VTP report: The Voting Technology Project: Looking Back, Looking Ahead”

The Caltech/MIT Voting Technology Project has recently released the first of a series of reports for the 2016 U.S. presidential election. This report, “The Voting Technology Project: Looking Back, Looking Ahead” outlines the history of the Caltech/MIT Voting Technology Project (VTP), and discusses some of the issues and states where the VTP will be focusing their collective research activities for this fall’s election.

As this report discusses, the VTP was formed immediately after the 2000 presidential election. In particular, the project was established to study the problems associated with voting technologies in that election, and to propose solutions for those technological problems before the next presidential election in 2004. To assess the problems with voting technology in 2000, the VTP was constituted as a bicoastal, interdisciplinary research group.

While studying the issues with voting technology in the 2000 presidential election was our initial focus, the team quickly figured out that voting technologies were not the only issues plaguing U.S. elections: our studies revealed that significant numbers of votes were lost in the 2000 presidential election to problems other than bad voting technology. The non-technological issues that the VTP identified were voter registration, absentee voting, and problems with polling place practices.

The VTP issued our first major research studies in June and July 2001 — fifteen years ago! The first of those studies examined the reliability of existing voting technologies, using the residual votes metric; the second study took a broader focus, and used the lost votes measure to compare the problems of voting technology to those associated with other aspects of the election process in the U.S. Both of these 2001 studies were significant: they were widely read by policymakers, election officials, other academics, and the interested public. These studies played important roles in the development of federal, state, and local election reform efforts after 2001, including the Help America Vote Act. These studies also laid the foundation for the development of a surge of interest in the study of election administration and voting technology by academics, which fifteen years later has grown to include researchers across the globe, who jointly have produced many important books and articles on voter registration, voter identification, absentee voting, voting technology, polling place practices, and election administration.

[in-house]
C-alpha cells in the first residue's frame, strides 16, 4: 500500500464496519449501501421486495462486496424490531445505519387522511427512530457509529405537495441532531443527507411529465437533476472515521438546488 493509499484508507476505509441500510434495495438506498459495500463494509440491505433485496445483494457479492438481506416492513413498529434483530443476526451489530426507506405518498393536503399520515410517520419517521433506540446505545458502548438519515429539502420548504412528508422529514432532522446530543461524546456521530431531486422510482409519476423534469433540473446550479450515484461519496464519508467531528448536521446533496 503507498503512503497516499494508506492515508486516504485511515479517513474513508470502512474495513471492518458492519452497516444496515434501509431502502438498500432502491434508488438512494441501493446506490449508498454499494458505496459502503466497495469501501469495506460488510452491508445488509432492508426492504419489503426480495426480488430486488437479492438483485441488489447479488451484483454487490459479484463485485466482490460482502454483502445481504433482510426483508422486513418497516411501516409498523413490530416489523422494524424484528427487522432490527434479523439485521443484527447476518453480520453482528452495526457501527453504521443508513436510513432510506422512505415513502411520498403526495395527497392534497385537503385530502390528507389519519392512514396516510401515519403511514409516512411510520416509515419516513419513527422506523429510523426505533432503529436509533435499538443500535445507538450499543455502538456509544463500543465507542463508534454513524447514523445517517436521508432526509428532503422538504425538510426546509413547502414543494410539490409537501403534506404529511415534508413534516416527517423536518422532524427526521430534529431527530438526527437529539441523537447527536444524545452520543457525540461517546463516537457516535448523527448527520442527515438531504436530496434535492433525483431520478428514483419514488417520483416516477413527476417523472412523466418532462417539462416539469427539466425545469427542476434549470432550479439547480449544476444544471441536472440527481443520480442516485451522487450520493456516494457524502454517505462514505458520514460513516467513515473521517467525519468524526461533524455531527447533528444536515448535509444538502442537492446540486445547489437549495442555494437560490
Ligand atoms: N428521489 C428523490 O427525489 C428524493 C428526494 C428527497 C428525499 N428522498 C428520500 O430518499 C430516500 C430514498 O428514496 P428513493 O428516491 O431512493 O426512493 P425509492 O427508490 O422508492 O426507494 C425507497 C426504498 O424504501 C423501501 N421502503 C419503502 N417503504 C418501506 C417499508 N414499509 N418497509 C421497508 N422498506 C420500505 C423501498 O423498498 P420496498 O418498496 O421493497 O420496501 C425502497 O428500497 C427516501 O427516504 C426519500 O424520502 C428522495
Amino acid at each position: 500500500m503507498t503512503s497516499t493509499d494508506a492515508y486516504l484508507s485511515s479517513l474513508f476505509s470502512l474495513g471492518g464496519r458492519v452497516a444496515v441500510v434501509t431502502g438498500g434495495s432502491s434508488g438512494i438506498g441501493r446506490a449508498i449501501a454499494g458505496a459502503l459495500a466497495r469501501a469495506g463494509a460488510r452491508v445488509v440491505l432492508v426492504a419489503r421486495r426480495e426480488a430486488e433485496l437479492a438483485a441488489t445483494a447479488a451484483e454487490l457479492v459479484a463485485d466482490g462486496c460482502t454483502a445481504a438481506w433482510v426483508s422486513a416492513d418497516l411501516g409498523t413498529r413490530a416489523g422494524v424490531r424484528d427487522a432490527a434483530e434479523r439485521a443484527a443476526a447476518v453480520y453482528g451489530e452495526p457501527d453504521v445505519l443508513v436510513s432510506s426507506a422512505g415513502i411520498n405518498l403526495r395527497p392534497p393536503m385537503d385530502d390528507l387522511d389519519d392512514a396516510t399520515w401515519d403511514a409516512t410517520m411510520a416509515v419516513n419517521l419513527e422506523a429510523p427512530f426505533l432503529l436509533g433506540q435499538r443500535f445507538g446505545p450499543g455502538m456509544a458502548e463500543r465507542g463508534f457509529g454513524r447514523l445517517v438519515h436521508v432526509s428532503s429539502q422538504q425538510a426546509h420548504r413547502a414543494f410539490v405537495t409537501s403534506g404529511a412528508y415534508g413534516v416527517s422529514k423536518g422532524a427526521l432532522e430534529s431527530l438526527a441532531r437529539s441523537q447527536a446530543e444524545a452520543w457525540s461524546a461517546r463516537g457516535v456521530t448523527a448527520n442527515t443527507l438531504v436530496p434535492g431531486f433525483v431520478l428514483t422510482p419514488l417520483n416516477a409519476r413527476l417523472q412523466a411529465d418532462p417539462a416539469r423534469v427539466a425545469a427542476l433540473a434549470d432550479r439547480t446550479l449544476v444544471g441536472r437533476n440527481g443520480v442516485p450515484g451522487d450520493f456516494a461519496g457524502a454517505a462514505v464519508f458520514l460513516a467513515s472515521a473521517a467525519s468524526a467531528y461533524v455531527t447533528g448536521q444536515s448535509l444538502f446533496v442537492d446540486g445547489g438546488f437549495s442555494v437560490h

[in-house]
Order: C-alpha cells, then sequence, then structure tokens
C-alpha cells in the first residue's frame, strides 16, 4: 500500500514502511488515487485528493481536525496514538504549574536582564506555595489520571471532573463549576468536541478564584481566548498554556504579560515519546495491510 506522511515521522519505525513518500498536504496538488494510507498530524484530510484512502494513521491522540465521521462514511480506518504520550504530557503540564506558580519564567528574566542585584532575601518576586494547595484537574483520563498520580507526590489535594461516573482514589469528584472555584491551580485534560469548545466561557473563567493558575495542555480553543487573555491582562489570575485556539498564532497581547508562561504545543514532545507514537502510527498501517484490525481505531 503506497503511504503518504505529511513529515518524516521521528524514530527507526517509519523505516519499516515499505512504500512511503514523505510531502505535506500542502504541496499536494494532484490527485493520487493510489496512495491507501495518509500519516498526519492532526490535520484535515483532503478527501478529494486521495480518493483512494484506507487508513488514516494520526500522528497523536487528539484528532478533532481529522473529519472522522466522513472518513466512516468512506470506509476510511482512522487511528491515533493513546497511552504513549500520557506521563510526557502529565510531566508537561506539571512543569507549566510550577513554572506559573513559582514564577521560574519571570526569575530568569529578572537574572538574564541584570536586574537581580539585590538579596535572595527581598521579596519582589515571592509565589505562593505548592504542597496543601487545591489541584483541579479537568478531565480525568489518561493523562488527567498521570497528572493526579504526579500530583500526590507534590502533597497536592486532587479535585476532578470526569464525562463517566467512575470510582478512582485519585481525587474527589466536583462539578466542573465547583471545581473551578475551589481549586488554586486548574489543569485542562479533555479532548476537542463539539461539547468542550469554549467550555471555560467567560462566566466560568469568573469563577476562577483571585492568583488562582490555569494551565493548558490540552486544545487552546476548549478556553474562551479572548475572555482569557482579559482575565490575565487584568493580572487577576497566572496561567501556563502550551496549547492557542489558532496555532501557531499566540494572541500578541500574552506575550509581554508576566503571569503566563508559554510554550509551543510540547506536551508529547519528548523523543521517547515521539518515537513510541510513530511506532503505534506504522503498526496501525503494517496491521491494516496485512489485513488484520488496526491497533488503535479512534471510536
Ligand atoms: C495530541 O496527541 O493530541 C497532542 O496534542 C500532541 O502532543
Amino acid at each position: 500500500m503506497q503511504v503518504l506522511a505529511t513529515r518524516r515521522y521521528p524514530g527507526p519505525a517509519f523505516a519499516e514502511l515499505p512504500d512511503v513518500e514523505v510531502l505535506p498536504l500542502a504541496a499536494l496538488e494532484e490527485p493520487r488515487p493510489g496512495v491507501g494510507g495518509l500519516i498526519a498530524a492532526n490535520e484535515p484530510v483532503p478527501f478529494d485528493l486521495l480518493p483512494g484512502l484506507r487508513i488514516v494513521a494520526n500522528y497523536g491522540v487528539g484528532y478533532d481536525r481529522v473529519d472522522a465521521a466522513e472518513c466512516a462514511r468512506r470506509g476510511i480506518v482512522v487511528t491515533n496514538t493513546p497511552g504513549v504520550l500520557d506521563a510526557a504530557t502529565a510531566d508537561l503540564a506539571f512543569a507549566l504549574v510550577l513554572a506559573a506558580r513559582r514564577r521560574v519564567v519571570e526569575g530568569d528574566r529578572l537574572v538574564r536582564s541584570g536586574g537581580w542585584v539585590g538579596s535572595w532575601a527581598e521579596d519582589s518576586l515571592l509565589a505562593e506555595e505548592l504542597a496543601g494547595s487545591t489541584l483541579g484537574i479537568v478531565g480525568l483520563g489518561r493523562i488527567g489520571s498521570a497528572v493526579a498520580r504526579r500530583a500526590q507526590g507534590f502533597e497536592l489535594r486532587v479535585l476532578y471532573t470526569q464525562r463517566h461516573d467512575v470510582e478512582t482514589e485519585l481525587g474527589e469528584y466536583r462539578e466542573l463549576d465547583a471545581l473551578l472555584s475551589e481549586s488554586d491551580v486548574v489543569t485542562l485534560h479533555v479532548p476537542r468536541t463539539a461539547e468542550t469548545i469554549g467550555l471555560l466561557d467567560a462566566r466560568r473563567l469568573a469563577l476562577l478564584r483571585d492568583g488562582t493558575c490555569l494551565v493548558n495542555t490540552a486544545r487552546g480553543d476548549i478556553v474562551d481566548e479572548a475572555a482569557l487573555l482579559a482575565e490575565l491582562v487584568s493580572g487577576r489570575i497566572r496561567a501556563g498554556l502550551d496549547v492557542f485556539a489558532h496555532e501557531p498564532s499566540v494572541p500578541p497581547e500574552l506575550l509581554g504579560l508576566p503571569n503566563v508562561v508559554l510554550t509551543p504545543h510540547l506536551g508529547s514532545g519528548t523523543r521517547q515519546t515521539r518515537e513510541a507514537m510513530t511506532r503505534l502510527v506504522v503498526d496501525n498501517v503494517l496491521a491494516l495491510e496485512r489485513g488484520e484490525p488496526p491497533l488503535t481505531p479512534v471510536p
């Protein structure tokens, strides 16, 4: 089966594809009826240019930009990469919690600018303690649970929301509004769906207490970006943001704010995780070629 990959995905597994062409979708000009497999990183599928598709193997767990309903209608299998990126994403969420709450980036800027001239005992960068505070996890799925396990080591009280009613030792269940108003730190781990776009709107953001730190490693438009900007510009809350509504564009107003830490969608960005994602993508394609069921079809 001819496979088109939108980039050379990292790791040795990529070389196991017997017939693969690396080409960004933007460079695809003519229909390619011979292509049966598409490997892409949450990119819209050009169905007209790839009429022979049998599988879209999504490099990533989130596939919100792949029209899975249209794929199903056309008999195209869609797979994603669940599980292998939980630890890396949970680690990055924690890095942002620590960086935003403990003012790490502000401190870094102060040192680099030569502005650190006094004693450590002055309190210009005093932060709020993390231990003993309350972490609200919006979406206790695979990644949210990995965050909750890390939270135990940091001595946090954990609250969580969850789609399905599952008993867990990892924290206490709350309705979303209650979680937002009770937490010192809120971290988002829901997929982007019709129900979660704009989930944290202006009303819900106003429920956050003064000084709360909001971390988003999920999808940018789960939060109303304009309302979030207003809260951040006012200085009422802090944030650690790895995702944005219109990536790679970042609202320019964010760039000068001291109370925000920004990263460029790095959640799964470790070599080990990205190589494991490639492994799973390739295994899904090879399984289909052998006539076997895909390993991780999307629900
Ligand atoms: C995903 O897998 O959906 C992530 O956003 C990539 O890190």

Fifteen years later, the VTP continues to carry out ambitious and important research on voting technology and election administration. As a project, we have released a number of important policy reports since 2001, we have published our research widely, we have helped election officials and policymakers across the globe improve their voting technology and election administration practices, we have trained many students in the science of elections, and we have collaborated widely with researchers at many other colleges and universities.

As this new report discusses, going into the 2016 November general elections in the U.S., the VTP will be focusing on many of the same issues which have received our attention in the past (ironically, in some of the same states where we have focused our studies in past elections). Our efforts will involve the study of how to improve polling place practices, in particular the elimination of long lines at polling places on Election Day. We will continue our studies of voter identification and authentication procedures, and how new technologies might allow for accurate identification without disenfranchisement. The VTP will be looking closely at the performance of old and new voting technologies that will be used this fall. Finally, we will also be studying voting-by-mail and early voting in the states which widely use those convenience voting options. We’ll provide additional reports about those studies as the election season progresses, and issue post-election evaluations when we have results to share with our colleagues and readers.

The 2000 presidential election was unique, and the combination of problematic voting technologies with a very close election focused the attention of the world on how American elections are conducted. The good news is that much has improved in the conduct of federal elections in the U.S. since 2000, and the research community now has metrics and methods to study election performance well.

However, in battleground states, where the presidential election will be fought, it’s likely that attention will again focus on administrative and technological issues in November 2016, especially if none of the presidential candidates can easily claim an Electoral College victory the evening of November 8, 2016. We hope that the release of this report, and the others that we will published between now and Election Day, will help minimize the number of votes that are lost in the electoral process.